Geoffroy Berson, former head of digital society issues at the French Embassy, explains why the Estonian fiscal approach provides incentives. "One interesting thing in the Estonian tax system is that you don't pay taxes for what you reinvest in the company. It is important for a young start-up in its period of growth."
The administrative part is also beneficial. "In France, all the administrative procedures are extremely long and complex, while they are fast and intuitive in Estonia. And I say that as someone who is far from good in English," Flavien added.
The entrepreneur gives a practical example he has been struggling with. "I've been fighting for two months with the French tax authorities to obtain a French VTA number for foreign companies. I've been sending emails, calling them with lots of patience, multiple times, to finally get an element allowing me to pay them a part of my turnover. Compared to this, becoming legal in Estonia is a breeze. The same process took me two minutes and after a few clicks online, I obtained my local VAT number."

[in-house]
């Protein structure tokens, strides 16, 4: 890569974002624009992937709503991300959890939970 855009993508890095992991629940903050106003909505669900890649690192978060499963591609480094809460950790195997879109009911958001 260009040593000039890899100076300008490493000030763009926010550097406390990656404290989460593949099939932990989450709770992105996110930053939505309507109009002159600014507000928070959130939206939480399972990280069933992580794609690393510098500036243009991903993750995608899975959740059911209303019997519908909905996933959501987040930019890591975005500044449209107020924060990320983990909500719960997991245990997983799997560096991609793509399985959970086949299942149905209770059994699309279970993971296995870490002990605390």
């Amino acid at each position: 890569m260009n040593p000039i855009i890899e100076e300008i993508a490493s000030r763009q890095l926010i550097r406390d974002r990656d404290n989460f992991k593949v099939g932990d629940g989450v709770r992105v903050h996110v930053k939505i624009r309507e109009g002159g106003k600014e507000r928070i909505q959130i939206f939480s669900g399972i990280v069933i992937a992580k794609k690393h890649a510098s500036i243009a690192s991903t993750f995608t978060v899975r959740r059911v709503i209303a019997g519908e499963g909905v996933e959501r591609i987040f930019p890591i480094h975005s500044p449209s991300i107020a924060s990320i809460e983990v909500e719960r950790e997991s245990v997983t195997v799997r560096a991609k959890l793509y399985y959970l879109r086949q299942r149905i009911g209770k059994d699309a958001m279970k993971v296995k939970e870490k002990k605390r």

Estonia has attracted 90,000 digital residents since 2014 with its concept of e-residency. Using an identity card, an e-resident can access more than 3,000 e-services offered by the Estonian administration. In terms of business, Estonia is a dream because with the e-residency program, people outside of Estonia can benefit from Estonian infrastructure. Digital nomads are the key targets of this program. They can incorporate their business in Estonia and benefit from the digital facility since everything can be managed online. Twenty thousand new businesses have been created through this process.